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The Architect of Steel and Glass

Freed was the principal architect, too, of the office building additions to the Warner Theatre. (The renovation of the theater, itself a long-standing landmark at 13th and E streets NW, was handled skillfully by Washington's Shalom Baranes Associates.) Freed's Warner additions are an important indication of his architectural character. Taking up the entire north side of E Street NW from 13th to 12th streets, they are extremely respectful of Washington norms and yet fresh. One facade is almost entirely of glass yet was given subtle depth -- it is like a grid of shadow boxes. The other is slightly different, with stonelike concrete additions to the grid pattern.

Although this is fundamentally a single, mega-block office project that is interconnected throughout, to a casual viewer the block is made up of three distinguished buildings. Freed, in other words, skillfully created buildings that were beautiful on their own merits but that also fit into a preexisting urban pattern.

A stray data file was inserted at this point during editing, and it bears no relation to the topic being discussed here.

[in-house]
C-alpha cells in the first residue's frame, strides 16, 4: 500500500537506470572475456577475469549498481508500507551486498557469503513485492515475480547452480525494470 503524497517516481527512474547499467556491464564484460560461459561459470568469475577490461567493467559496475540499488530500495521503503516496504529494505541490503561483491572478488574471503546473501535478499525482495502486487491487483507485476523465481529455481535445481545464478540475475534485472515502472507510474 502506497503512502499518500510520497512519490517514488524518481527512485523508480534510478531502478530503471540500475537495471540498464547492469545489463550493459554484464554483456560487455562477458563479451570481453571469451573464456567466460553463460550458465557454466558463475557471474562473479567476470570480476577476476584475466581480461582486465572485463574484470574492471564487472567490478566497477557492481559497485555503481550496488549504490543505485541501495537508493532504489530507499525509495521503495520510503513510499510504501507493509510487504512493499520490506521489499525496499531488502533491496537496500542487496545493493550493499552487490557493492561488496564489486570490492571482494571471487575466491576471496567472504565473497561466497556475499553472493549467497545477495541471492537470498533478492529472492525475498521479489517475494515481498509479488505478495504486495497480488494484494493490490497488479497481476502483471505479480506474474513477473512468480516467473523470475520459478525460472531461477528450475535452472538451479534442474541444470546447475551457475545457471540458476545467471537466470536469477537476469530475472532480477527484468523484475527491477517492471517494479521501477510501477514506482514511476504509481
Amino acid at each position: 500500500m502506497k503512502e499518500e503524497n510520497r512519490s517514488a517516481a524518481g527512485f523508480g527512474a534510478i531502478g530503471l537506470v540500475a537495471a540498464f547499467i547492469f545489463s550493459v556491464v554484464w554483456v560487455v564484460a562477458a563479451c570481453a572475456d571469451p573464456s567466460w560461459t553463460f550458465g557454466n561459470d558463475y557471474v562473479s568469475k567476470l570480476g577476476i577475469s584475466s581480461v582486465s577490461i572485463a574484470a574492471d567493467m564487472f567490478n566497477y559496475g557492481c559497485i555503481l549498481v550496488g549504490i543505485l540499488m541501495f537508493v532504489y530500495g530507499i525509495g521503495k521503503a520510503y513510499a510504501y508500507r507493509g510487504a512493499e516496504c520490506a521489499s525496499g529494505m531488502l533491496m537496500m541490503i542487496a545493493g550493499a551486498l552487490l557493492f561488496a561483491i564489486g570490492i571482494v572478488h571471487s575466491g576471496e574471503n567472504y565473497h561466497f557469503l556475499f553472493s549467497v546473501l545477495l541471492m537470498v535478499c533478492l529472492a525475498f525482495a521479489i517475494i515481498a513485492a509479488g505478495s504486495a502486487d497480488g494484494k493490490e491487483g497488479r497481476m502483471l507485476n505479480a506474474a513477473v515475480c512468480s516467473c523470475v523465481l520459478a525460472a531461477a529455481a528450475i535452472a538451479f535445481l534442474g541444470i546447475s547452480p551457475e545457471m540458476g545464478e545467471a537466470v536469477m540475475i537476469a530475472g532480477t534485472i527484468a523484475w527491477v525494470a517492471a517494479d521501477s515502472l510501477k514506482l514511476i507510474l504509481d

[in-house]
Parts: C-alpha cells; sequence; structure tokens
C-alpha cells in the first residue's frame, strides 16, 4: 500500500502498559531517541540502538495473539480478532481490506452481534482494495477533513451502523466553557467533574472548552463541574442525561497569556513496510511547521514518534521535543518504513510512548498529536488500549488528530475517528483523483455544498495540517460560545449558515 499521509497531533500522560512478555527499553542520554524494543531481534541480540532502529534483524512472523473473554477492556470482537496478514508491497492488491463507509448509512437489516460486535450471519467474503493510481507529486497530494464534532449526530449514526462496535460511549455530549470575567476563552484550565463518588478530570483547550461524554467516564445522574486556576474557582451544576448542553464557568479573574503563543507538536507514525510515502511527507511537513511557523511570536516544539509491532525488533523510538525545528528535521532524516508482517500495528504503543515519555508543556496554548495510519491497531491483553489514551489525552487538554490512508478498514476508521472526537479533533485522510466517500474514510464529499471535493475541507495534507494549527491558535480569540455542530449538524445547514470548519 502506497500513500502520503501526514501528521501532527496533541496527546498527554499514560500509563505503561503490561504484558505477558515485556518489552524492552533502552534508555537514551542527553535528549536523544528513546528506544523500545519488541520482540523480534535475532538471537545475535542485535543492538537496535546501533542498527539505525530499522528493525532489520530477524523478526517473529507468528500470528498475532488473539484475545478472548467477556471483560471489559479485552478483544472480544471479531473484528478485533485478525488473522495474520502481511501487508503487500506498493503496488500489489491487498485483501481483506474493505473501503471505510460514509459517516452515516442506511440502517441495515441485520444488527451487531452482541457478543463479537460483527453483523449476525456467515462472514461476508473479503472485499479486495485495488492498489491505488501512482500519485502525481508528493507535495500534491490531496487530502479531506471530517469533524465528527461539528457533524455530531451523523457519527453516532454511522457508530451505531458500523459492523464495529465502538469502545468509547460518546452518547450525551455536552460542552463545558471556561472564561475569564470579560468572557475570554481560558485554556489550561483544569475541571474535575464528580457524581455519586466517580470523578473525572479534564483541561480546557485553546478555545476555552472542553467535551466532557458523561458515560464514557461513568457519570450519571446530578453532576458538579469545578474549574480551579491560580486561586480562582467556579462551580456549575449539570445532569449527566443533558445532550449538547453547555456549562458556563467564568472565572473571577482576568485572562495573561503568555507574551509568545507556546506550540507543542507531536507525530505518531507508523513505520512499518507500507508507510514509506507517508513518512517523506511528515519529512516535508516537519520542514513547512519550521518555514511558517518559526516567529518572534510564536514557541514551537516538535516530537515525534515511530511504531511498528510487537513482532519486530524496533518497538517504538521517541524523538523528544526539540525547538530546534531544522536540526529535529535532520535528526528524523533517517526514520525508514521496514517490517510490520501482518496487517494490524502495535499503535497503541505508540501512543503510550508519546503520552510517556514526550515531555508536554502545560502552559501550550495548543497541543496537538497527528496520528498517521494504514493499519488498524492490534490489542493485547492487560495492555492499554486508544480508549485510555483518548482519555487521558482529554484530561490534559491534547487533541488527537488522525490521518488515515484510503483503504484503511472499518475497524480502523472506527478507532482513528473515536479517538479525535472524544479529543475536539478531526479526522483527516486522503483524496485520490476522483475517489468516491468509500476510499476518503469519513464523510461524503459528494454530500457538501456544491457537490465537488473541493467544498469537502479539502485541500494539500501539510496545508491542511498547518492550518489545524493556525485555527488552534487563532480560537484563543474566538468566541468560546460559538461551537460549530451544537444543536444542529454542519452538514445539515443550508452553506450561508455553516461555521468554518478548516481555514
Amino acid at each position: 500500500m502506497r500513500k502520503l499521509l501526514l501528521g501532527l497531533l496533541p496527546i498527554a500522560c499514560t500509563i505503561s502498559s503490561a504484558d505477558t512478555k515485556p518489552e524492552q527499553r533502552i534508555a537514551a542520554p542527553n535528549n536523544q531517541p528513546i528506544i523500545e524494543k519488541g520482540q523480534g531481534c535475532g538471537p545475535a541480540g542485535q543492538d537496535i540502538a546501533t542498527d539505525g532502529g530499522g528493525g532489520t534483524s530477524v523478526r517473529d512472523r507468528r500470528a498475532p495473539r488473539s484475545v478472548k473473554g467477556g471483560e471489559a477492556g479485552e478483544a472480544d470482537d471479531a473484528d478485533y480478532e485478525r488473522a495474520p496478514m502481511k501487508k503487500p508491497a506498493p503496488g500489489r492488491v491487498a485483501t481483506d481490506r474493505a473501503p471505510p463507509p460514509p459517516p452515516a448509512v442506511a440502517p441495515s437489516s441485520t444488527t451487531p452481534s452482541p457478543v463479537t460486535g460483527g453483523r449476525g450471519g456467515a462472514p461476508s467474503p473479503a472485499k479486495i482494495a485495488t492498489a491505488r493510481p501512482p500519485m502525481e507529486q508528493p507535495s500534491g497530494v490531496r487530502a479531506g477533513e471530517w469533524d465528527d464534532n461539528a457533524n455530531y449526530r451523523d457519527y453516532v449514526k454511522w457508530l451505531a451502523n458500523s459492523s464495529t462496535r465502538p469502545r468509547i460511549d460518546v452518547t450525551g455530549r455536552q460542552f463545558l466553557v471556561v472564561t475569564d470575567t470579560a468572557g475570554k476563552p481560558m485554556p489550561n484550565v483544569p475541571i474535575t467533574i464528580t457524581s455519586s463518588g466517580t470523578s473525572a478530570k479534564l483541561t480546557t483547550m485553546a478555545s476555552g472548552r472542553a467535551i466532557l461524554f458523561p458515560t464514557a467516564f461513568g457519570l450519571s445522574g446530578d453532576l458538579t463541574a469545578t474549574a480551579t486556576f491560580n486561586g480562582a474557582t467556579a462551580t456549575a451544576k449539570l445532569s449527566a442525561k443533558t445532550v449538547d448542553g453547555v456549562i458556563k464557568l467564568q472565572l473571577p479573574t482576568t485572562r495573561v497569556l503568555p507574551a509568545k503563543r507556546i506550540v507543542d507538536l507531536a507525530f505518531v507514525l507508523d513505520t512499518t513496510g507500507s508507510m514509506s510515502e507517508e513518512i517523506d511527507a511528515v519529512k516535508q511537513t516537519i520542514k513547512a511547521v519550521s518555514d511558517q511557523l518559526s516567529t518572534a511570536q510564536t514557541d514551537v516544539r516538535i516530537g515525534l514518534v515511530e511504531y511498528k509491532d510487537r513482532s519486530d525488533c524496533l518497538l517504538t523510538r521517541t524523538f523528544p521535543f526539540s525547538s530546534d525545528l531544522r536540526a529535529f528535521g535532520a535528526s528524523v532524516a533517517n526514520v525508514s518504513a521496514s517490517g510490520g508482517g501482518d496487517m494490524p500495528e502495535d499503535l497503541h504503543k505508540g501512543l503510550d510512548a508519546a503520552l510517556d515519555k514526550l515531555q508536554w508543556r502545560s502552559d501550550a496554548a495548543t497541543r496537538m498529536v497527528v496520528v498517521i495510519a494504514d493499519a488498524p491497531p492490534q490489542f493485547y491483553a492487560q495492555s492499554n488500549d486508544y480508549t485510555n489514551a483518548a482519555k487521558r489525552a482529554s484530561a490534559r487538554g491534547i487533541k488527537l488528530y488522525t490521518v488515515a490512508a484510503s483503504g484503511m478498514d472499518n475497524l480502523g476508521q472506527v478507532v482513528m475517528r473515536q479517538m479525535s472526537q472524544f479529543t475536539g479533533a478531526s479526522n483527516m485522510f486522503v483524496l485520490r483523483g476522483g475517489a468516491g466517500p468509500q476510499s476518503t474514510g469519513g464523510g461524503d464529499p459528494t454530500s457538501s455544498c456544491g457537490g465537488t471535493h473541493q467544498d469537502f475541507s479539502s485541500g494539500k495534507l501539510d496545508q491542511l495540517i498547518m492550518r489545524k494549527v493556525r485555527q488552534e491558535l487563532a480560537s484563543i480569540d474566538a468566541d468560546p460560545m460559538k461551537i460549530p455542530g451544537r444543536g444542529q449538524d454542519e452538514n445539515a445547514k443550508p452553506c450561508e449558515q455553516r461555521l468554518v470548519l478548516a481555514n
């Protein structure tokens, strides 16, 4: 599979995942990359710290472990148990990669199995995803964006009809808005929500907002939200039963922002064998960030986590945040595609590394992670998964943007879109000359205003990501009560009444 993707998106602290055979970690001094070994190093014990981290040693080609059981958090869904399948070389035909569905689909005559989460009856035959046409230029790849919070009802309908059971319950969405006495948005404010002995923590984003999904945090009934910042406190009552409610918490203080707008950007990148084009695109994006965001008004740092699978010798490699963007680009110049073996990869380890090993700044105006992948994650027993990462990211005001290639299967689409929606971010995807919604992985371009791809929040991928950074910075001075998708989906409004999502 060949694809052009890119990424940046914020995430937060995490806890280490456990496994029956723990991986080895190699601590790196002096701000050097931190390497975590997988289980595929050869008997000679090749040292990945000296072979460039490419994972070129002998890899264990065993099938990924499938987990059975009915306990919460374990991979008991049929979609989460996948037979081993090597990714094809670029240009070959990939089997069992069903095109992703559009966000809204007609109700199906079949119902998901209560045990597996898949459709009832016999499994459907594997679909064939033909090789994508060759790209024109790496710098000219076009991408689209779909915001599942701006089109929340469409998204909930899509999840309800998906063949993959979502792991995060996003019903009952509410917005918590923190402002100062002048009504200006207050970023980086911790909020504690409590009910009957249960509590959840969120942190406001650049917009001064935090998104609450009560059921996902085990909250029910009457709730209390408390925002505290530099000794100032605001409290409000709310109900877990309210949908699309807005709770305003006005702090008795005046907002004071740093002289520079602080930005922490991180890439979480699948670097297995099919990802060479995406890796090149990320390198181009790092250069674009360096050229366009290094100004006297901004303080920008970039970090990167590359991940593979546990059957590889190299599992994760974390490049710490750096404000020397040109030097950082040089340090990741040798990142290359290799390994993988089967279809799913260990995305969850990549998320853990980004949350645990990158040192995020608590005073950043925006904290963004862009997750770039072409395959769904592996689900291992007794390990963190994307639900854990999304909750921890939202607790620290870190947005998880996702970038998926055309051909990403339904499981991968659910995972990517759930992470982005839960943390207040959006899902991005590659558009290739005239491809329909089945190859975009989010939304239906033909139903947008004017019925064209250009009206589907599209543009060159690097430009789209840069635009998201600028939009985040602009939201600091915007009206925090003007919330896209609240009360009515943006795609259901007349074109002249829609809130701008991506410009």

Pei's firm, especially after the completion of the NGA East Building, made its name with elegant, geometrical, stand-alone modernist structures. Freed, in his gentle but decisive way, rejected this kind of modernism.

In its place he created a middle sort of position, responding sensitively to the demands of specific urban contexts and yet making distinctive architectural statements on their own. He was not afraid of so-called background buildings, and he made them beautifully, here and elsewhere.

Oh, and lest we forget, the inside of Freed's buildings often were quite startling -- even standard office compounds. The atrium connecting the Warner additions, for instance, remains of one of the strangest and most compelling in the city. A spiraling, tapering void, it is something to be seen.

But in considering Freed's work in Washington, as well as his career in general, we must always come back to the Holocaust Museum. Here, too, he demonstrated his urbanistic sensibilities, with very different facades responding to 14th and 15th streets NW (now Raoul Wallenberg Place). He did much the same thing, incidentally, in the skillfully varied facades of the 1996 San Francisco Main Public Library.

You got the feeling, talking to him, that Freed's empathic, yet far from simplistic, urbanism was in his bones. You also got the feeling that he gradually grew into an abiding affection for architectural form with more-or-less explicit meaning. He was, fairly late in his career, an important transitional figure, bridging the many gaps between purist modernism, traditional postmodernism and expressive freedom.

Jim Freed's particular talents remain a gift to our city.

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